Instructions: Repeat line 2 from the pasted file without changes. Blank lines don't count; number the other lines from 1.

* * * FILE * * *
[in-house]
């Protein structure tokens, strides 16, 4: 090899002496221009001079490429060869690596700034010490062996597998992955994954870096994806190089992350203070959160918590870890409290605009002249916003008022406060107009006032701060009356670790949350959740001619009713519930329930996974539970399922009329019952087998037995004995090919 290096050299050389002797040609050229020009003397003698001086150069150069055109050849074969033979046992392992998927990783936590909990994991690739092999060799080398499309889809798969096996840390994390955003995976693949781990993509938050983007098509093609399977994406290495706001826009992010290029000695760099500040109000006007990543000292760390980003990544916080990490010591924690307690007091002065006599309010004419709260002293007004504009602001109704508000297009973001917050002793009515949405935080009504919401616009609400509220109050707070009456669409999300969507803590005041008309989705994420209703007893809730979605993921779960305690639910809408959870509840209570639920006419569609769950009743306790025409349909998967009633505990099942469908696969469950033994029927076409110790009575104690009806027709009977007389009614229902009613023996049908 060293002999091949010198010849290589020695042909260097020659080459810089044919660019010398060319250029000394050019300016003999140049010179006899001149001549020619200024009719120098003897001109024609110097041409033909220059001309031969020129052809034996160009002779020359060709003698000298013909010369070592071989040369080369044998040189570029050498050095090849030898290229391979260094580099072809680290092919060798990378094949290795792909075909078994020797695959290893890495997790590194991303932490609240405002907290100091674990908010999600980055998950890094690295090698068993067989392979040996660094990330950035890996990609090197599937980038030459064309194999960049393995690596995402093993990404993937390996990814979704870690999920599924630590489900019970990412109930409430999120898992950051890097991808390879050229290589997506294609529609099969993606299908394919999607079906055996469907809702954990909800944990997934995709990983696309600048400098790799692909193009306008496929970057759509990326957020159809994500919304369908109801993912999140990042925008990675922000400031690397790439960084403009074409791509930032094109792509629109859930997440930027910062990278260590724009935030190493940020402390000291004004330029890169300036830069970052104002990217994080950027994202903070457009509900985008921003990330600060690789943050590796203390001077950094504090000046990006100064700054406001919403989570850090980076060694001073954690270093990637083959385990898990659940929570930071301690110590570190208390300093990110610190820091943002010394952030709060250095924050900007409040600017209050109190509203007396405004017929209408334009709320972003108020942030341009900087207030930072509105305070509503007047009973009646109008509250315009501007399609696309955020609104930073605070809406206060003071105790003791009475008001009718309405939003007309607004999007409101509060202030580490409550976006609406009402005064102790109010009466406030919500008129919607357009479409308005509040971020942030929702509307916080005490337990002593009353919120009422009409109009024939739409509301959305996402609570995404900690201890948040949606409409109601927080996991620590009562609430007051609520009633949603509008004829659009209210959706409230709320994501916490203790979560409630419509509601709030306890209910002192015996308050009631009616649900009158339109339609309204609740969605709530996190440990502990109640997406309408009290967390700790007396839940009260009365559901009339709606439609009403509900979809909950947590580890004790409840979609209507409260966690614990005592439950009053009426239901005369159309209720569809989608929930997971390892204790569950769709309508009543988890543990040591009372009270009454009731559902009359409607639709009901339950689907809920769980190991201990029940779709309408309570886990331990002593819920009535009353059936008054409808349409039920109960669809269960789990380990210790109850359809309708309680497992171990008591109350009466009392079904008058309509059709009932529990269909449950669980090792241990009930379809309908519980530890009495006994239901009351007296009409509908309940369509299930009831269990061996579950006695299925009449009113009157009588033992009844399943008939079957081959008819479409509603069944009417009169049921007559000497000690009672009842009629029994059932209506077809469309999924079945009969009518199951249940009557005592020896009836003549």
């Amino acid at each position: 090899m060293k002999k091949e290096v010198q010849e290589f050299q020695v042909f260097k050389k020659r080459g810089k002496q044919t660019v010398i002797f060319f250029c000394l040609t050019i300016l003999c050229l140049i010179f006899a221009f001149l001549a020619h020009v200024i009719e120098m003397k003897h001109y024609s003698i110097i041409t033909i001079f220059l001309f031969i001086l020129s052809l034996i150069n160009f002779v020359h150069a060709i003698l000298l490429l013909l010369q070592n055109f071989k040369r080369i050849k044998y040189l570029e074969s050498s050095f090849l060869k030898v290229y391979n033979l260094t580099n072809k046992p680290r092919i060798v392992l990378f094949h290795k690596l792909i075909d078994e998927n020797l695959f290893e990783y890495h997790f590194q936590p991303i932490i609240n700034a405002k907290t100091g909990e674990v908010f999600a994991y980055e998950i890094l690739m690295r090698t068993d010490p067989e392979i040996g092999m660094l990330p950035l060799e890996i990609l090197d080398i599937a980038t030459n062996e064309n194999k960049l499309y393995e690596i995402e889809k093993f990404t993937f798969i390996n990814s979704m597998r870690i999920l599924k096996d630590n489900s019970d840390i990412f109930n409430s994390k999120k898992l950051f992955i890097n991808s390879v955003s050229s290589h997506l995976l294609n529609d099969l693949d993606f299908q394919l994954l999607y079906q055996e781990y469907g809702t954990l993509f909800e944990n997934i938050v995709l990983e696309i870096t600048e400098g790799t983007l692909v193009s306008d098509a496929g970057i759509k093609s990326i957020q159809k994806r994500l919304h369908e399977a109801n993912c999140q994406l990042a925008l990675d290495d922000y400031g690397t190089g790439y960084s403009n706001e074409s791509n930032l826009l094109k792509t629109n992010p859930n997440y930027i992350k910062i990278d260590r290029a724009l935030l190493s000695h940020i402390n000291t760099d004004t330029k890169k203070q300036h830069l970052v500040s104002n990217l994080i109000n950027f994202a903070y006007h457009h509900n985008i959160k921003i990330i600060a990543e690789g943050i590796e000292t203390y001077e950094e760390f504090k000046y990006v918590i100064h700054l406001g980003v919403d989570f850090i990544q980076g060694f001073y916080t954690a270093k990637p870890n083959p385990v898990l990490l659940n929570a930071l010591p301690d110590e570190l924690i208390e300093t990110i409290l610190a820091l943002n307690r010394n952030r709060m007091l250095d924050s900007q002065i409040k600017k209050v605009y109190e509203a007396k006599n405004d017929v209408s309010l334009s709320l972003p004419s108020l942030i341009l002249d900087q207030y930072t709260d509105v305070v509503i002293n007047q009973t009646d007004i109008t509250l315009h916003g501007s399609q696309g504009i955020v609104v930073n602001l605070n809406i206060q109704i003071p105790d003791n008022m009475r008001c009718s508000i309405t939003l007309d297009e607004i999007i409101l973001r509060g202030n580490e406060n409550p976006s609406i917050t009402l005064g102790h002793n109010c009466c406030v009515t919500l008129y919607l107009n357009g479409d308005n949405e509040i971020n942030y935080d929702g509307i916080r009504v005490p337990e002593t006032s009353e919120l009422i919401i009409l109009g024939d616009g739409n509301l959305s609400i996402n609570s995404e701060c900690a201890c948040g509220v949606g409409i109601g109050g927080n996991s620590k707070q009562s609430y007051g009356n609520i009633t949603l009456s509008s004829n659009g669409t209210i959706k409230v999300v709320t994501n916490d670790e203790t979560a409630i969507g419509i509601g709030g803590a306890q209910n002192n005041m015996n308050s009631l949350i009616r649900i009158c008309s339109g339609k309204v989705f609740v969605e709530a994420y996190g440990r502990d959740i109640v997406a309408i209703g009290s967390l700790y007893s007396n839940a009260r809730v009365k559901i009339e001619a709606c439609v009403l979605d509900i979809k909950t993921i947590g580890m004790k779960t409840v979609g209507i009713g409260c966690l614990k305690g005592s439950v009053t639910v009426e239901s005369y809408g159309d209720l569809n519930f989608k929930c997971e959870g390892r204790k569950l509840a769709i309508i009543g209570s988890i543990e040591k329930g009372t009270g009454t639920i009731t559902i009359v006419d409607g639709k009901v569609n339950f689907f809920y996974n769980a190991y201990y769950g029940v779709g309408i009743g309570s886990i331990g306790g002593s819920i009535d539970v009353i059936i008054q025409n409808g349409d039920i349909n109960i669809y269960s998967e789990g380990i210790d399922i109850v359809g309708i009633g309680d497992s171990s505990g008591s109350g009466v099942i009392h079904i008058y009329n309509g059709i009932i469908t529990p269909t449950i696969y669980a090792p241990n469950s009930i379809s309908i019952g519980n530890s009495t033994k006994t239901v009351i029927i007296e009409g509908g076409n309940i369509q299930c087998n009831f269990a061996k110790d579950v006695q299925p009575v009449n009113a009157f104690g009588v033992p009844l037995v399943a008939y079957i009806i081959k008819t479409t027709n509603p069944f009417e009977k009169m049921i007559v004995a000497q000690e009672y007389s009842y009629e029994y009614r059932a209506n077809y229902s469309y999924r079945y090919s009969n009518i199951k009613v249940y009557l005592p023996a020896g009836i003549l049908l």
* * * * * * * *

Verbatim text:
């Protein structure tokens, strides 16, 4: 090899002496221009001079490429060869690596700034010490062996597998992955994954870096994806190089992350203070959160918590870890409290605009002249916003008022406060107009006032701060009356670790949350959740001619009713519930329930996974539970399922009329019952087998037995004995090919 290096050299050389002797040609050229020009003397003698001086150069150069055109050849074969033979046992392992998927990783936590909990994991690739092999060799080398499309889809798969096996840390994390955003995976693949781990993509938050983007098509093609399977994406290495706001826009992010290029000695760099500040109000006007990543000292760390980003990544916080990490010591924690307690007091002065006599309010004419709260002293007004504009602001109704508000297009973001917050002793009515949405935080009504919401616009609400509220109050707070009456669409999300969507803590005041008309989705994420209703007893809730979605993921779960305690639910809408959870509840209570639920006419569609769950009743306790025409349909998967009633505990099942469908696969469950033994029927076409110790009575104690009806027709009977007389009614229902009613023996049908 060293002999091949010198010849290589020695042909260097020659080459810089044919660019010398060319250029000394050019300016003999140049010179006899001149001549020619200024009719120098003897001109024609110097041409033909220059001309031969020129052809034996160009002779020359060709003698000298013909010369070592071989040369080369044998040189570029050498050095090849030898290229391979260094580099072809680290092919060798990378094949290795792909075909078994020797695959290893890495997790590194991303932490609240405002907290100091674990908010999600980055998950890094690295090698068993067989392979040996660094990330950035890996990609090197599937980038030459064309194999960049393995690596995402093993990404993937390996990814979704870690999920599924630590489900019970990412109930409430999120898992950051890097991808390879050229290589997506294609529609099969993606299908394919999607079906055996469907809702954990909800944990997934995709990983696309600048400098790799692909193009306008496929970057759509990326957020159809994500919304369908109801993912999140990042925008990675922000400031690397790439960084403009074409791509930032094109792509629109859930997440930027910062990278260590724009935030190493940020402390000291004004330029890169300036830069970052104002990217994080950027994202903070457009509900985008921003990330600060690789943050590796203390001077950094504090000046990006100064700054406001919403989570850090980076060694001073954690270093990637083959385990898990659940929570930071301690110590570190208390300093990110610190820091943002010394952030709060250095924050900007409040600017209050109190509203007396405004017929209408334009709320972003108020942030341009900087207030930072509105305070509503007047009973009646109008509250315009501007399609696309955020609104930073605070809406206060003071105790003791009475008001009718309405939003007309607004999007409101509060202030580490409550976006609406009402005064102790109010009466406030919500008129919607357009479409308005509040971020942030929702509307916080005490337990002593009353919120009422009409109009024939739409509301959305996402609570995404900690201890948040949606409409109601927080996991620590009562609430007051609520009633949603509008004829659009209210959706409230709320994501916490203790979560409630419509509601709030306890209910002192015996308050009631009616649900009158339109339609309204609740969605709530996190440990502990109640997406309408009290967390700790007396839940009260009365559901009339709606439609009403509900979809909950947590580890004790409840979609209507409260966690614990005592439950009053009426239901005369159309209720569809989608929930997971390892204790569950769709309508009543988890543990040591009372009270009454009731559902009359409607639709009901339950689907809920769980190991201990029940779709309408309570886990331990002593819920009535009353059936008054409808349409039920109960669809269960789990380990210790109850359809309708309680497992171990008591109350009466009392079904008058309509059709009932529990269909449950669980090792241990009930379809309908519980530890009495006994239901009351007296009409509908309940369509299930009831269990061996579950006695299925009449009113009157009588033992009844399943008939079957081959008819479409509603069944009417009169049921007559000497000690009672009842009629029994059932209506077809469309999924079945009969009518199951249940009557005592020896009836003549």